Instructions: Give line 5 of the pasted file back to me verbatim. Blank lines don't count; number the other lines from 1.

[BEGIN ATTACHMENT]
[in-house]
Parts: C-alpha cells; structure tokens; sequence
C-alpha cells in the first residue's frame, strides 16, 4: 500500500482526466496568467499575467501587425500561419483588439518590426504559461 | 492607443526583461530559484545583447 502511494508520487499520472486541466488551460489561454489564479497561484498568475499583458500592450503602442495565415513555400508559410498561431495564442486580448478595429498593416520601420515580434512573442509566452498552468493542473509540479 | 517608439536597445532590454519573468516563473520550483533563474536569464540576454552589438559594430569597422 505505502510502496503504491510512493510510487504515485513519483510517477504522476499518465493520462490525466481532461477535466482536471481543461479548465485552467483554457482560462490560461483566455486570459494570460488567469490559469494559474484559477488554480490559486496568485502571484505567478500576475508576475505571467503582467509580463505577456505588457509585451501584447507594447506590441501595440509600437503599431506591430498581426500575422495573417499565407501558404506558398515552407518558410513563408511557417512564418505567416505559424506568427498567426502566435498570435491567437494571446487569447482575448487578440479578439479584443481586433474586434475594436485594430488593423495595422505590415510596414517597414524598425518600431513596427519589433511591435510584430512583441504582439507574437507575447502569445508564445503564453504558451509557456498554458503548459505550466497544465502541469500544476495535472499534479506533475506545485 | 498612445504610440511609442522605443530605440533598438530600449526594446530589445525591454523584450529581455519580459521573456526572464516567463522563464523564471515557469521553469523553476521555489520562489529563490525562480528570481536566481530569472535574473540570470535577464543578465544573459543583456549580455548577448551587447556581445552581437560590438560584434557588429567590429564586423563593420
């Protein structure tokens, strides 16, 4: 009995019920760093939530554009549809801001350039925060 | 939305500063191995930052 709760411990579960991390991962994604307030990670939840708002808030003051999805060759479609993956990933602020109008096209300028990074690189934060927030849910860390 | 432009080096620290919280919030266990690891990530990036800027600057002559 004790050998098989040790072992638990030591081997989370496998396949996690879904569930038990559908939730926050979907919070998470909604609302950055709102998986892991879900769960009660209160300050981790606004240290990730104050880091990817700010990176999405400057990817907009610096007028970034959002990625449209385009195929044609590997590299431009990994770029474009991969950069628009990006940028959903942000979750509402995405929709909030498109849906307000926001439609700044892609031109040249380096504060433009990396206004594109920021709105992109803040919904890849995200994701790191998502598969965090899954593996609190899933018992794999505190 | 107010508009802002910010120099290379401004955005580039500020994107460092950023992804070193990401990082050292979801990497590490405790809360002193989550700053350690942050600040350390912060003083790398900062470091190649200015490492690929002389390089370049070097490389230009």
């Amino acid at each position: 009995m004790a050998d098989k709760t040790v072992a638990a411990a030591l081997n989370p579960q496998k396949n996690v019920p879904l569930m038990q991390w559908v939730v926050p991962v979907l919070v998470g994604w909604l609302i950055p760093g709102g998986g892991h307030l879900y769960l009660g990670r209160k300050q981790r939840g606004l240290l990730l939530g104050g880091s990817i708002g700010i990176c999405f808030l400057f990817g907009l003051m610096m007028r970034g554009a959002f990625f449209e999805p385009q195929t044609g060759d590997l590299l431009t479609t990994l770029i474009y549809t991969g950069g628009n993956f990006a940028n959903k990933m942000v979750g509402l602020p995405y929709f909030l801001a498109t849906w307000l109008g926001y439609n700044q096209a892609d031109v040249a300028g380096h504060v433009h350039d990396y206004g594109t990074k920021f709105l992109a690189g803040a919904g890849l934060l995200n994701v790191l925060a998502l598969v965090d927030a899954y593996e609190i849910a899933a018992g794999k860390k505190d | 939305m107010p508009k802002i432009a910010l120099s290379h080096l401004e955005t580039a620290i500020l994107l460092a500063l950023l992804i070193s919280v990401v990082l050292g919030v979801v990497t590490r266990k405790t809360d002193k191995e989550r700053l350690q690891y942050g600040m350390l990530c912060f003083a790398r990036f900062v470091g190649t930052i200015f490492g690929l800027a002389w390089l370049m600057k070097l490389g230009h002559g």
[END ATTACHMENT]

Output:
């Amino acid at each position: 009995m004790a050998d098989k709760t040790v072992a638990a411990a030591l081997n989370p579960q496998k396949n996690v019920p879904l569930m038990q991390w559908v939730v926050p991962v979907l919070v998470g994604w909604l609302i950055p760093g709102g998986g892991h307030l879900y769960l009660g990670r209160k300050q981790r939840g606004l240290l990730l939530g104050g880091s990817i708002g700010i990176c999405f808030l400057f990817g907009l003051m610096m007028r970034g554009a959002f990625f449209e999805p385009q195929t044609g060759d590997l590299l431009t479609t990994l770029i474009y549809t991969g950069g628009n993956f990006a940028n959903k990933m942000v979750g509402l602020p995405y929709f909030l801001a498109t849906w307000l109008g926001y439609n700044q096209a892609d031109v040249a300028g380096h504060v433009h350039d990396y206004g594109t990074k920021f709105l992109a690189g803040a919904g890849l934060l995200n994701v790191l925060a998502l598969v965090d927030a899954y593996e609190i849910a899933a018992g794999k860390k505190d | 939305m107010p508009k802002i432009a910010l120099s290379h080096l401004e955005t580039a620290i500020l994107l460092a500063l950023l992804i070193s919280v990401v990082l050292g919030v979801v990497t590490r266990k405790t809360d002193k191995e989550r700053l350690q690891y942050g600040m350390l990530c912060f003083a790398r990036f900062v470091g190649t930052i200015f490492g690929l800027a002389w390089l370049m600057k070097l490389g230009h002559g």